I am a little uncertain if I'd give additional abilities to human clerics. The only other race that can become a cleric in Swords & Wizardry Complete is the half-elf, a race that gets somewhat modest abilities. At most I would grant human clerics a single spell at 1st level, but I am uncertain that is needed.
The poor 1st level magic-user. 1d4 hit points. One 1st level spell. A dagger or staff. No armor. This is not a character who should engage in melee combat.
I believe the Holmes Basic D&D rules has a very minor enhancement to the magic-user which I would be inclined to make in a modified form. Swords & Wizardry does not provide hard rules on how much a spell scroll costs to make or when it can be made. Original D&D suggests that a spell scroll should take 1 week per level of the spell. While this is fine at low levels it quickly becomes unbalancing, with a high level wizard able to make a nice collection of 8th and 9th level spell scrolls for a fairly small amount of cash.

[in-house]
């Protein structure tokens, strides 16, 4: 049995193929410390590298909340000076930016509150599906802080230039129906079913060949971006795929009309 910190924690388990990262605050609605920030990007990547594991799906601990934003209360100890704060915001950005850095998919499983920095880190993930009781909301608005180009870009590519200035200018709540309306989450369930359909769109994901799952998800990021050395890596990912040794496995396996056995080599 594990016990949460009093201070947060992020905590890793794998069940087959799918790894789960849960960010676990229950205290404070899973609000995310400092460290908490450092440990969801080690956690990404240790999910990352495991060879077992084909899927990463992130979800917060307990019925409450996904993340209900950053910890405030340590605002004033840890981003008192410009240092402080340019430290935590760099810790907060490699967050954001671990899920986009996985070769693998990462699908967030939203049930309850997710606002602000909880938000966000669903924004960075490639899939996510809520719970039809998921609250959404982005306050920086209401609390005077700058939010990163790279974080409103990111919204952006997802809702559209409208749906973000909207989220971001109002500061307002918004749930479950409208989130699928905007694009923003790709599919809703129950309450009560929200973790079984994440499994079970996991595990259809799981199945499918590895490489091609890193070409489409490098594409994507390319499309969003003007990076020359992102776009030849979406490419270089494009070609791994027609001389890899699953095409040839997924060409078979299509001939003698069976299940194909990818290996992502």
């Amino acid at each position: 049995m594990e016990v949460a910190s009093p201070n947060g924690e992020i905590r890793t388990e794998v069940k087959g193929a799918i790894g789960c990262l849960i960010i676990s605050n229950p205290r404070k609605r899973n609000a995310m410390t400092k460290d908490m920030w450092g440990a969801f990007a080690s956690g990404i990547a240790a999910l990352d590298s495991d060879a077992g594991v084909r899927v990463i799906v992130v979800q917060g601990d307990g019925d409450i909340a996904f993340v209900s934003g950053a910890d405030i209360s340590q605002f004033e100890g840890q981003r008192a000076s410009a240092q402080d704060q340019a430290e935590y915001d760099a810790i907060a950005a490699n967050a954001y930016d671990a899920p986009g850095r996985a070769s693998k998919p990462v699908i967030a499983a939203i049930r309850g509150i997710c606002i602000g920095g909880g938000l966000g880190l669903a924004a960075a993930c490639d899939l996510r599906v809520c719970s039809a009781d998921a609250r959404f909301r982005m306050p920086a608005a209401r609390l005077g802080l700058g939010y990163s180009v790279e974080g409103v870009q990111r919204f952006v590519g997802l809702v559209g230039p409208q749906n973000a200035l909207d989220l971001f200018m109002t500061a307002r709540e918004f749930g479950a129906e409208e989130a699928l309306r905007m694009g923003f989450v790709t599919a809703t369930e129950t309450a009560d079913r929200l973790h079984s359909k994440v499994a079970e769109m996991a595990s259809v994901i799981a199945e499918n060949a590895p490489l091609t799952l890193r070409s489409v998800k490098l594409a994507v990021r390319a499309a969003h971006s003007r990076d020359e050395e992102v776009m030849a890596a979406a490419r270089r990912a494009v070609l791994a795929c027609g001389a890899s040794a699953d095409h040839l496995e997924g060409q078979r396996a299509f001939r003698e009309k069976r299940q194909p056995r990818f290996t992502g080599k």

With this in mind I began thinking of the Dresden Files series of books. In them, the protagonist, the detective and wizard Harry Dresden, often prepares a series of potions that he believes may be of utility on the case or mission he is on. He doesn't seem to have a stock of potions on reserve with which to draw from. That makes me think they don't last long. So what I propose is that magic-users be able to scribe Lesser Spell Scrolls (for lack of a better term). They cost 100 gold pieces per spell level and take either a week or a day per spell level to scribe. However, they only last a number of weeks equal to the spell level of the scroll. The magical energy can only be contained for a limited amount of time. This allows a magic-user to prep for what he thinks he will face in his adventure but prevents him from amassing a gargantuan collection of scrolls with the cash he will build up at higher levels. My inclination would be to allow clerics to do this as well. It is quite possible a 1st level magic-user would have enough cash to scribe a single one of these scrolls, giving him more utility in his or her first adventure.